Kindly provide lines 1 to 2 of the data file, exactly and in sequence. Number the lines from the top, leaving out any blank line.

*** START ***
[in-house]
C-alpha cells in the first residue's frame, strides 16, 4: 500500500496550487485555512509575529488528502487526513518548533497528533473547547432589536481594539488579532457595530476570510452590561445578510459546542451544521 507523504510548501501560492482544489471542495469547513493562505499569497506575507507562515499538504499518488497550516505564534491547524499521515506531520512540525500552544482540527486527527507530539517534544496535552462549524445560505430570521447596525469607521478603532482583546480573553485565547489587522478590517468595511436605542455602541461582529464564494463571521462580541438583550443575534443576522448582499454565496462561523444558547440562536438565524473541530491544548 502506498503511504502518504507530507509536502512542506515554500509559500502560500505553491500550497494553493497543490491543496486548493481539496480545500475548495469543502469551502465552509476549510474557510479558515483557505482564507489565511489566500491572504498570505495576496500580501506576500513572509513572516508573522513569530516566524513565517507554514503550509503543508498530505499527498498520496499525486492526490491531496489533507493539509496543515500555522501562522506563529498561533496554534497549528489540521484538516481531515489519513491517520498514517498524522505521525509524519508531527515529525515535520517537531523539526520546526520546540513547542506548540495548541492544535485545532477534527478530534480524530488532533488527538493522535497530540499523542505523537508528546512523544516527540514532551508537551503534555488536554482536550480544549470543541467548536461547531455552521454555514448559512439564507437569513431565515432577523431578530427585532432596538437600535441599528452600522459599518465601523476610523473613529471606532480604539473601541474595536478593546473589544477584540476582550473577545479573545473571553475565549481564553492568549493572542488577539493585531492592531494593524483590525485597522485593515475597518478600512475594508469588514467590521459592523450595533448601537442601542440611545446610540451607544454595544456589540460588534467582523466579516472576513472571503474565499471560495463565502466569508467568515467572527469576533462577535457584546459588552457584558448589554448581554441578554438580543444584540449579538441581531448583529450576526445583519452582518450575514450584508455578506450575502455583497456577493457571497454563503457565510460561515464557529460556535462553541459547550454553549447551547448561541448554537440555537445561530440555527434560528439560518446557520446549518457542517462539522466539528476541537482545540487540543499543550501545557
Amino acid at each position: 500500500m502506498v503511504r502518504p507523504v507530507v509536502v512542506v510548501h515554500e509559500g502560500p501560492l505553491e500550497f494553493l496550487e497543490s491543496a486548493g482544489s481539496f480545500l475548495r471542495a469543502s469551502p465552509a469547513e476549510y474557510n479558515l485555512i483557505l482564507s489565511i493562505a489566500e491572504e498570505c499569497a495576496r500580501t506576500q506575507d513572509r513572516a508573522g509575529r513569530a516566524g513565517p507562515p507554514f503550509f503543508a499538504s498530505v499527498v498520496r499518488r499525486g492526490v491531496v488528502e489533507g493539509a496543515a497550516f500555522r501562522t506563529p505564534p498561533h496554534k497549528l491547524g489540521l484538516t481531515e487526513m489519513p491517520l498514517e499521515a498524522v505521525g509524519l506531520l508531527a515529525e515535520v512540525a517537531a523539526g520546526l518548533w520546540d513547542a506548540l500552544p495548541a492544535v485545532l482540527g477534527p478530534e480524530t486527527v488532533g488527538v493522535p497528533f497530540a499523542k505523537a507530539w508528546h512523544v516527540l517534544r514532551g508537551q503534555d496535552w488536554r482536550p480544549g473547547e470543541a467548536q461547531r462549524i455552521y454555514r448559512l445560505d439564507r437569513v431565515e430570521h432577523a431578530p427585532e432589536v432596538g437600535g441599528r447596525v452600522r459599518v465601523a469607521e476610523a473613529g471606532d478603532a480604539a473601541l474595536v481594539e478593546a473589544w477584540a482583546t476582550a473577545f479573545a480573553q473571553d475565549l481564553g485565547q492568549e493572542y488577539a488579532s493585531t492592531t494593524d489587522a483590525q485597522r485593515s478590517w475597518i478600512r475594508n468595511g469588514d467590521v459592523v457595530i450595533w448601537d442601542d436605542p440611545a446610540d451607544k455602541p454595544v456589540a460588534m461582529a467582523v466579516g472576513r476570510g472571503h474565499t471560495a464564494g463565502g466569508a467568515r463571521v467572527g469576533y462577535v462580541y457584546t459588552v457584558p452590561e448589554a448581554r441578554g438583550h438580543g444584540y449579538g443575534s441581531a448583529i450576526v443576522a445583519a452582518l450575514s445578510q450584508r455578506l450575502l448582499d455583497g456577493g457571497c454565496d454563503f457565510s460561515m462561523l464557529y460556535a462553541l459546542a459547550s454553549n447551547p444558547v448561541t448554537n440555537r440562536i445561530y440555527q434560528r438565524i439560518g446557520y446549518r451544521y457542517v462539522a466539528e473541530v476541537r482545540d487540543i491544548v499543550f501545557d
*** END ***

[in-house]
C-alpha cells in the first residue's frame, strides 16, 4: 500500500496550487485555512509575529488528502487526513518548533497528533473547547432589536481594539488579532457595530476570510452590561445578510459546542451544521 507523504510548501501560492482544489471542495469547513493562505499569497506575507507562515499538504499518488497550516505564534491547524499521515506531520512540525500552544482540527486527527507530539517534544496535552462549524445560505430570521447596525469607521478603532482583546480573553485565547489587522478590517468595511436605542455602541461582529464564494463571521462580541438583550443575534443576522448582499454565496462561523444558547440562536438565524473541530491544548 502506498503511504502518504507530507509536502512542506515554500509559500502560500505553491500550497494553493497543490491543496486548493481539496480545500475548495469543502469551502465552509476549510474557510479558515483557505482564507489565511489566500491572504498570505495576496500580501506576500513572509513572516508573522513569530516566524513565517507554514503550509503543508498530505499527498498520496499525486492526490491531496489533507493539509496543515500555522501562522506563529498561533496554534497549528489540521484538516481531515489519513491517520498514517498524522505521525509524519508531527515529525515535520517537531523539526520546526520546540513547542506548540495548541492544535485545532477534527478530534480524530488532533488527538493522535497530540499523542505523537508528546512523544516527540514532551508537551503534555488536554482536550480544549470543541467548536461547531455552521454555514448559512439564507437569513431565515432577523431578530427585532432596538437600535441599528452600522459599518465601523476610523473613529471606532480604539473601541474595536478593546473589544477584540476582550473577545479573545473571553475565549481564553492568549493572542488577539493585531492592531494593524483590525485597522485593515475597518478600512475594508469588514467590521459592523450595533448601537442601542440611545446610540451607544454595544456589540460588534467582523466579516472576513472571503474565499471560495463565502466569508467568515467572527469576533462577535457584546459588552457584558448589554448581554441578554438580543444584540449579538441581531448583529450576526445583519452582518450575514450584508455578506450575502455583497456577493457571497454563503457565510460561515464557529460556535462553541459547550454553549447551547448561541448554537440555537445561530440555527434560528439560518446557520446549518457542517462539522466539528476541537482545540487540543499543550501545557